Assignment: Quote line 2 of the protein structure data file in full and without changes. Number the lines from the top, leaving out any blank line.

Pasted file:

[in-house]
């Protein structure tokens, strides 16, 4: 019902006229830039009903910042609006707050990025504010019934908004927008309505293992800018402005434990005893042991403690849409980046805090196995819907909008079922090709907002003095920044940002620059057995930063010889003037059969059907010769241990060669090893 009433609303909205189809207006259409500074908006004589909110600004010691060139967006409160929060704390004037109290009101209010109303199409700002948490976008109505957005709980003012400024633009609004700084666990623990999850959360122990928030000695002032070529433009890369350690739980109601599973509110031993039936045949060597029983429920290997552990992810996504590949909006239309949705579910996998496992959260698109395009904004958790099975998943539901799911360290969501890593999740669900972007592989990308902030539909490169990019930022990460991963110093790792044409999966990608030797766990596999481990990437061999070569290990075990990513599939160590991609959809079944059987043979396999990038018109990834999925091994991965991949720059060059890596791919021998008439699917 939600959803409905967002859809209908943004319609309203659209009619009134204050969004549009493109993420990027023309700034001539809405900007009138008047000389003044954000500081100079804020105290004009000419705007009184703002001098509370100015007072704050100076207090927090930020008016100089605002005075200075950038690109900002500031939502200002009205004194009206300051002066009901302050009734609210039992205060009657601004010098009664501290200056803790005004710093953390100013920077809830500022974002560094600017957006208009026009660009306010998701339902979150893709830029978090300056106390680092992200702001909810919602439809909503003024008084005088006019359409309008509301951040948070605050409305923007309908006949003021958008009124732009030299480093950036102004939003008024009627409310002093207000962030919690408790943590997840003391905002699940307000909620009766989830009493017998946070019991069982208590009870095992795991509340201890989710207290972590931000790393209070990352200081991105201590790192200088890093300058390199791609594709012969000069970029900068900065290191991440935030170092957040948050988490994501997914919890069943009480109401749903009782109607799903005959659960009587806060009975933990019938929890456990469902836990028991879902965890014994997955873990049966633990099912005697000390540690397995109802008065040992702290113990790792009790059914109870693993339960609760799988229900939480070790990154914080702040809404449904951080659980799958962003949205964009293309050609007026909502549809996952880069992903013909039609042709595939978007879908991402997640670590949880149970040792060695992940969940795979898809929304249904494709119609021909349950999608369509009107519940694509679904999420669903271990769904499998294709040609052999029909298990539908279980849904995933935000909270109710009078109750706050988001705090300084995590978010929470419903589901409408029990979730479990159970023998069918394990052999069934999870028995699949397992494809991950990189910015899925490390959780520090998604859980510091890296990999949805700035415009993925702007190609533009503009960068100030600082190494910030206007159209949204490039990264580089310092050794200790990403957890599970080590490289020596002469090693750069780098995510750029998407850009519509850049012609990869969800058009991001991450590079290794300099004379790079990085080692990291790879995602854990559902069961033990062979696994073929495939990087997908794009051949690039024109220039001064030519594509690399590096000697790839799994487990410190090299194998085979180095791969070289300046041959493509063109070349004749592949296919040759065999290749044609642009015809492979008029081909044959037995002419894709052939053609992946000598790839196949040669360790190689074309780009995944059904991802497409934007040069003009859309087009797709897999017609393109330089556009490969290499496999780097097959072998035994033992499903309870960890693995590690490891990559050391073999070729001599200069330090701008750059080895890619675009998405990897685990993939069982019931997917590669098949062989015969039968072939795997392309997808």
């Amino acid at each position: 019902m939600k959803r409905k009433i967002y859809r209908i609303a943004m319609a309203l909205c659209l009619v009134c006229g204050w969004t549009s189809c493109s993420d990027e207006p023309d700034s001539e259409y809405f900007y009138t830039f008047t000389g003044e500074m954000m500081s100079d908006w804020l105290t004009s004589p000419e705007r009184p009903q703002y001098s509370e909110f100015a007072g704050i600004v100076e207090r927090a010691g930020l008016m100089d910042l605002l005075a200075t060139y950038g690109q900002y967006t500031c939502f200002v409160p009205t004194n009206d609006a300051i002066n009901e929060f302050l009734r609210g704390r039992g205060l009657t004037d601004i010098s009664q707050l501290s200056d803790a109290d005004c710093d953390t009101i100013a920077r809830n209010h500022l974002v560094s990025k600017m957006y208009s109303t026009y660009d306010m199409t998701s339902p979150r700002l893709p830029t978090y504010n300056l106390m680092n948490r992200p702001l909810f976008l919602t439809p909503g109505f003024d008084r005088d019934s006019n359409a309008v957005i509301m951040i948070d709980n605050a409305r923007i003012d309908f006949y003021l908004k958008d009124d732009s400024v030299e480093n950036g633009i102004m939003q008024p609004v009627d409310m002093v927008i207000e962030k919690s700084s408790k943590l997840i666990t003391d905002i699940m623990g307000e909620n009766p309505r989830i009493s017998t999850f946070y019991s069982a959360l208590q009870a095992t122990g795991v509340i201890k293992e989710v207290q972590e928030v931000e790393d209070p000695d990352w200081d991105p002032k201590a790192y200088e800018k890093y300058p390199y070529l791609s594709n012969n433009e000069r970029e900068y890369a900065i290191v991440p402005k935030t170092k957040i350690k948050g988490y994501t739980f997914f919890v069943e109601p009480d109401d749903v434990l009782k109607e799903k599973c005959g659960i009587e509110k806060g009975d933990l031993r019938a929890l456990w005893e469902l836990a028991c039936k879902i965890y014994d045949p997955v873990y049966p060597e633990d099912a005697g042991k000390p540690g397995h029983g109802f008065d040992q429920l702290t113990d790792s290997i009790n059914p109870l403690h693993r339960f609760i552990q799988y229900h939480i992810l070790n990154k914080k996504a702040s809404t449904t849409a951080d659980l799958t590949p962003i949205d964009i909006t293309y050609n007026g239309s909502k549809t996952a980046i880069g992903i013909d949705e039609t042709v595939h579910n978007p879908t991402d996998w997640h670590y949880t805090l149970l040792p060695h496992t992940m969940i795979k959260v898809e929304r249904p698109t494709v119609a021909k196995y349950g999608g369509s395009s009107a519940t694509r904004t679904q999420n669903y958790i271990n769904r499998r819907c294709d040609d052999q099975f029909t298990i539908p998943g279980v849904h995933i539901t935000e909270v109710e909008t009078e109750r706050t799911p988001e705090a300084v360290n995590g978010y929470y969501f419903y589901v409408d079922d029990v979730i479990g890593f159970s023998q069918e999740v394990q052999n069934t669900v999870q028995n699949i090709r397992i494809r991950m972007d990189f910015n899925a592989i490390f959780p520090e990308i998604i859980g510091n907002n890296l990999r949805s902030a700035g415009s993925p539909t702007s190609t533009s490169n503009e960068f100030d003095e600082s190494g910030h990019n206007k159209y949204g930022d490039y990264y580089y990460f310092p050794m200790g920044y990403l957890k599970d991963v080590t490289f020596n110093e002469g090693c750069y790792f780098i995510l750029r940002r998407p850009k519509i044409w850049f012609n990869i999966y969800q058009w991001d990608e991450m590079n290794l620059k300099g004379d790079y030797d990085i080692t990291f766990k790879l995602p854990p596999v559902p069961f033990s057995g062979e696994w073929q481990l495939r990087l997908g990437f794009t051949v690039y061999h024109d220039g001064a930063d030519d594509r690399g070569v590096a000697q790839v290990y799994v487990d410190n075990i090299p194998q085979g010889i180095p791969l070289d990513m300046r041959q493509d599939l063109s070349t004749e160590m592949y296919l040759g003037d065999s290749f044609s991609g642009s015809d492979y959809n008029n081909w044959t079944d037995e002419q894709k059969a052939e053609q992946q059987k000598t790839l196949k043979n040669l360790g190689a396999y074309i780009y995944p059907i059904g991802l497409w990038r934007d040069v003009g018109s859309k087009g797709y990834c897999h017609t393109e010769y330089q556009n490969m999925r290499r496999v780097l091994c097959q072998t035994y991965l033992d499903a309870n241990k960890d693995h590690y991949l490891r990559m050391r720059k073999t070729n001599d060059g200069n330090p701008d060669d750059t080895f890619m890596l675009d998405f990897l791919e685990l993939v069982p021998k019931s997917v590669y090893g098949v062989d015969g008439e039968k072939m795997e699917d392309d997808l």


């Protein structure tokens, strides 16, 4: 019902006229830039009903910042609006707050990025504010019934908004927008309505293992800018402005434990005893042991403690849409980046805090196995819907909008079922090709907002003095920044940002620059057995930063010889003037059969059907010769241990060669090893 009433609303909205189809207006259409500074908006004589909110600004010691060139967006409160929060704390004037109290009101209010109303199409700002948490976008109505957005709980003012400024633009609004700084666990623990999850959360122990928030000695002032070529433009890369350690739980109601599973509110031993039936045949060597029983429920290997552990992810996504590949909006239309949705579910996998496992959260698109395009904004958790099975998943539901799911360290969501890593999740669900972007592989990308902030539909490169990019930022990460991963110093790792044409999966990608030797766990596999481990990437061999070569290990075990990513599939160590991609959809079944059987043979396999990038018109990834999925091994991965991949720059060059890596791919021998008439699917 939600959803409905967002859809209908943004319609309203659209009619009134204050969004549009493109993420990027023309700034001539809405900007009138008047000389003044954000500081100079804020105290004009000419705007009184703002001098509370100015007072704050100076207090927090930020008016100089605002005075200075950038690109900002500031939502200002009205004194009206300051002066009901302050009734609210039992205060009657601004010098009664501290200056803790005004710093953390100013920077809830500022974002560094600017957006208009026009660009306010998701339902979150893709830029978090300056106390680092992200702001909810919602439809909503003024008084005088006019359409309008509301951040948070605050409305923007309908006949003021958008009124732009030299480093950036102004939003008024009627409310002093207000962030919690408790943590997840003391905002699940307000909620009766989830009493017998946070019991069982208590009870095992795991509340201890989710207290972590931000790393209070990352200081991105201590790192200088890093300058390199791609594709012969000069970029900068900065290191991440935030170092957040948050988490994501997914919890069943009480109401749903009782109607799903005959659960009587806060009975933990019938929890456990469902836990028991879902965890014994997955873990049966633990099912005697000390540690397995109802008065040992702290113990790792009790059914109870693993339960609760799988229900939480070790990154914080702040809404449904951080659980799958962003949205964009293309050609007026909502549809996952880069992903013909039609042709595939978007879908991402997640670590949880149970040792060695992940969940795979898809929304249904494709119609021909349950999608369509009107519940694509679904999420669903271990769904499998294709040609052999029909298990539908279980849904995933935000909270109710009078109750706050988001705090300084995590978010929470419903589901409408029990979730479990159970023998069918394990052999069934999870028995699949397992494809991950990189910015899925490390959780520090998604859980510091890296990999949805700035415009993925702007190609533009503009960068100030600082190494910030206007159209949204490039990264580089310092050794200790990403957890599970080590490289020596002469090693750069780098995510750029998407850009519509850049012609990869969800058009991001991450590079290794300099004379790079990085080692990291790879995602854990559902069961033990062979696994073929495939990087997908794009051949690039024109220039001064030519594509690399590096000697790839799994487990410190090299194998085979180095791969070289300046041959493509063109070349004749592949296919040759065999290749044609642009015809492979008029081909044959037995002419894709052939053609992946000598790839196949040669360790190689074309780009995944059904991802497409934007040069003009859309087009797709897999017609393109330089556009490969290499496999780097097959072998035994033992499903309870960890693995590690490891990559050391073999070729001599200069330090701008750059080895890619675009998405990897685990993939069982019931997917590669098949062989015969039968072939795997392309997808």